John R. Hall

A while back I visited a conference and expo, sponsored by the National Association of Oil Heating Service Managers (NAOHSM), where I met a group of young students from an oil heat votech school in New Jersey. I was impressed by their enthusiasm for being at the show which was a reward for good grades. They also spoke highly of their instructor. I took a photo of the group in the lobby of the Hershey Lodge andThe NEWSpublished it along with their story.

The first hoop I had to jump through to get the photo published was permission from the school. The person making the decision wasn’t sure the photo was a good representation of the student body because of how some of the boys were dressed and the way they posed. But the instructor and I convinced the school to approve the photo because these were young men who looked and acted like many young people their age - they were simply being kids.

After the picture was published, NAOHSM forwarded me a letter sent to the instructor from an HVAC professional who took exception to the photograph being published and for the teacher allowing his students to appear in public the way they were dressed. Below are two excerpts from the letter:

“These students attend a national meeting, as invited guests, wearing baseball caps, jeans, untucked T-shirts and on a few of the faces the ‘proud street gangsta look.’ I would not hire one of these so called ‘leaders of tomorrow’ to sweep out my garage. I am shocked that you, an instructor, would dare allow students in your charge to attend a national meeting appearing this way, and I am mystified as to why anyone in the trade would take such a photograph, let alone publish it.

“You are to be condemned for allowing your students to attend a national meeting looking like hoodlums and your trade press is to be condemned for falsely glorifying their accomplishments. If they can make good grades, they can be taught the meaning of respect and professional attire.”


I put this letter out on several HVAC discussion boards on the Web. I have to admit that I was surprised by the number of people who responded at each Website. For the most part, the responses were along the lines of “let the kids be kids - didn’t we all try to fit in with our age group at one time?”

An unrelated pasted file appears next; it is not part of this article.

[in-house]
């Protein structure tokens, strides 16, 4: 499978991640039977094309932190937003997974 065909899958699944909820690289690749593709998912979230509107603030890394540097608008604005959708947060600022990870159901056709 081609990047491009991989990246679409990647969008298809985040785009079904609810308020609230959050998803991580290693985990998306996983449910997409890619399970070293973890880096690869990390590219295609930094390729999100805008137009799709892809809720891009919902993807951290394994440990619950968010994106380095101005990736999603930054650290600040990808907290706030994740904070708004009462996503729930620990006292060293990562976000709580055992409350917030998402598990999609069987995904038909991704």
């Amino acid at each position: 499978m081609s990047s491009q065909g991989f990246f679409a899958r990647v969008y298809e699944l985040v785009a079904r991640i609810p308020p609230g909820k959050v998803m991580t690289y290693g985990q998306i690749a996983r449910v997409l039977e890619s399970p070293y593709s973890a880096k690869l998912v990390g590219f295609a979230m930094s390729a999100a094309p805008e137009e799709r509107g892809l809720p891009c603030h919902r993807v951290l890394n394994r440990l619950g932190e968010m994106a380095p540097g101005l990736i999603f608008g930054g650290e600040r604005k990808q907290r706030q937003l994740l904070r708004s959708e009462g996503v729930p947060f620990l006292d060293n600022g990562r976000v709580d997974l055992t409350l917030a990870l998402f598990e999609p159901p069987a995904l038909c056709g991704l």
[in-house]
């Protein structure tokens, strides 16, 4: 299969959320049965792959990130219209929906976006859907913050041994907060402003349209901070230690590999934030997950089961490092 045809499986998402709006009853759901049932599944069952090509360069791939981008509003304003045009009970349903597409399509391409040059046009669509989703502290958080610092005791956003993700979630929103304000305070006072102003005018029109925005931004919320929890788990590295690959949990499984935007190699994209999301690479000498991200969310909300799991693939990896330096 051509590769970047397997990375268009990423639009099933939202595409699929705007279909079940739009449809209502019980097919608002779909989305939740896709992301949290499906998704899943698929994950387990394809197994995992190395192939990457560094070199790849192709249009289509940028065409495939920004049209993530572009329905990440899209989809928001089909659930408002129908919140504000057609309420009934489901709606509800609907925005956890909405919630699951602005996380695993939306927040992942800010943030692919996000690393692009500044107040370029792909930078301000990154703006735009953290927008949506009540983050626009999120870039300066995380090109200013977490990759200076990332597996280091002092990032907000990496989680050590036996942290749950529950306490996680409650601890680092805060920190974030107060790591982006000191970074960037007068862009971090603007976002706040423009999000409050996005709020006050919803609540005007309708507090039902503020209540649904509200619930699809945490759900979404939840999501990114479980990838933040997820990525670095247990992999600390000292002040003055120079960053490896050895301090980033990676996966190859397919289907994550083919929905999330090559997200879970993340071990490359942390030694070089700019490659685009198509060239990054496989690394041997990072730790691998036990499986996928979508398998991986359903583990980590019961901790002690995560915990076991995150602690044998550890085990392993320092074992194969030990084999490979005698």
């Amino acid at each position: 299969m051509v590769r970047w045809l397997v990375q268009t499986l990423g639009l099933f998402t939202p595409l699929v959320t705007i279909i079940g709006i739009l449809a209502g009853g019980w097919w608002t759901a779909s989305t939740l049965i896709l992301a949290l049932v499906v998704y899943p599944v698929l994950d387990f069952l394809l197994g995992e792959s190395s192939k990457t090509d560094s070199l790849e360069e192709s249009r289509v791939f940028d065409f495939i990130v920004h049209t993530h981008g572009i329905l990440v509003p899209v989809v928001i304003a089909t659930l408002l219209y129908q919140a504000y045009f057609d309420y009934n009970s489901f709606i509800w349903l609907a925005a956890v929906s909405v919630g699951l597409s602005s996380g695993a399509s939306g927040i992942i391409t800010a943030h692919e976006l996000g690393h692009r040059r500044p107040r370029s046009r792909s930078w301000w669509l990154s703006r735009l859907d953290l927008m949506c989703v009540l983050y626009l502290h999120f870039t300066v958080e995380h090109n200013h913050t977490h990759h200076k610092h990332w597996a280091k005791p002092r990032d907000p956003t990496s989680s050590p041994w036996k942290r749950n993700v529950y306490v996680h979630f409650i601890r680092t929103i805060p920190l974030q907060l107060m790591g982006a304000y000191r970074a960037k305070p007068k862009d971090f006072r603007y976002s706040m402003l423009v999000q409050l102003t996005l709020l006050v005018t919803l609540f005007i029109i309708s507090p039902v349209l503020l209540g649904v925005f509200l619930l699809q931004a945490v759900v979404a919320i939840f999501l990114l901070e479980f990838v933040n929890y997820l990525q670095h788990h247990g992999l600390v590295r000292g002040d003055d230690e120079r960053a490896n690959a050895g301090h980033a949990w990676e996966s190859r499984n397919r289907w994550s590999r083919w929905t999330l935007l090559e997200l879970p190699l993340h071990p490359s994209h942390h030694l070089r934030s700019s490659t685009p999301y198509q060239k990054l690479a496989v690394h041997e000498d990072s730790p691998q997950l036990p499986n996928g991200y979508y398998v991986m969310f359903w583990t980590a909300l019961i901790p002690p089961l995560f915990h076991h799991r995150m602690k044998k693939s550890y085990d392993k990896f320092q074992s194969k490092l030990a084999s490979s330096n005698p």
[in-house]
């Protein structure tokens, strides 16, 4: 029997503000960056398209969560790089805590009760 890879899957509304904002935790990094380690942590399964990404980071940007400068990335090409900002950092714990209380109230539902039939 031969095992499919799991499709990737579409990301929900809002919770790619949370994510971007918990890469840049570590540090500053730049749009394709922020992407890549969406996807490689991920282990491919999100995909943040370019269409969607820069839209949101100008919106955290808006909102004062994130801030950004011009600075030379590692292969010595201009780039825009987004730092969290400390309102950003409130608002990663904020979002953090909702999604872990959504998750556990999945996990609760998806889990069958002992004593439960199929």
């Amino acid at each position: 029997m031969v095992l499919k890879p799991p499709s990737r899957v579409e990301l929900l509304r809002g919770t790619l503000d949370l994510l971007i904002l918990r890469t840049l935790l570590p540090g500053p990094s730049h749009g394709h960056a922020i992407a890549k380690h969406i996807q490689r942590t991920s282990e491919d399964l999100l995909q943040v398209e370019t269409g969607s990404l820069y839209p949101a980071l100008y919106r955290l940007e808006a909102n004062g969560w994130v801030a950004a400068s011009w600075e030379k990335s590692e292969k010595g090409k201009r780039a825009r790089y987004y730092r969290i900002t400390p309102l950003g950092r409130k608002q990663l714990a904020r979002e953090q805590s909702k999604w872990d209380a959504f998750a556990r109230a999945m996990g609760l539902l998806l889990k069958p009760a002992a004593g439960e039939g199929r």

I take the same stance. I have teenage children, which allows me a little insight into their minds. I see kids trying to fit in with their generation, which is very harmless.

We should expect our young people to grow up to become mature adults when they finish school and meld into the job market. I’m sure many of you had to trade in your long hair, torn T-shirts, cutoff shorts, and flip flops for a company uniform or suit and tie.

Some of the people who responded to this letter were critical of the young men’s appearances and said they would not be welcome in a lot of their customer’s homes. That may be true, but these are young men in votech school. They aren’t going into customers’ homes right now, they are going to school and hanging out with their friends in their free time. Cut them some slack.


If this had been a photograph of a group of current service techs, I could see the uproar. But it isn’t. We are trying to encourage our young people to enter the HVAC trade, not discourage them. Thousands of service tech jobs go unfilled each year because young people are turning away from the vocational trades in droves.

So what do we do? We expect to pigeonhole them into our way of doing things or we cut them loose to work at a fast food joint or delivering pizzas.

These young men exemplify the look of a lot of young people entering the HVAC trade. We should expect them to eventually fit into a slot we have made for them in the trade - a slot that brings with it many conditions, including appearance, attitude, and education. I am confident that most will know the importance of shedding their old look for their new employer.

So for now let’s encourage them to succeed in a field where they are so desperately needed.

Publication date:10/08/2007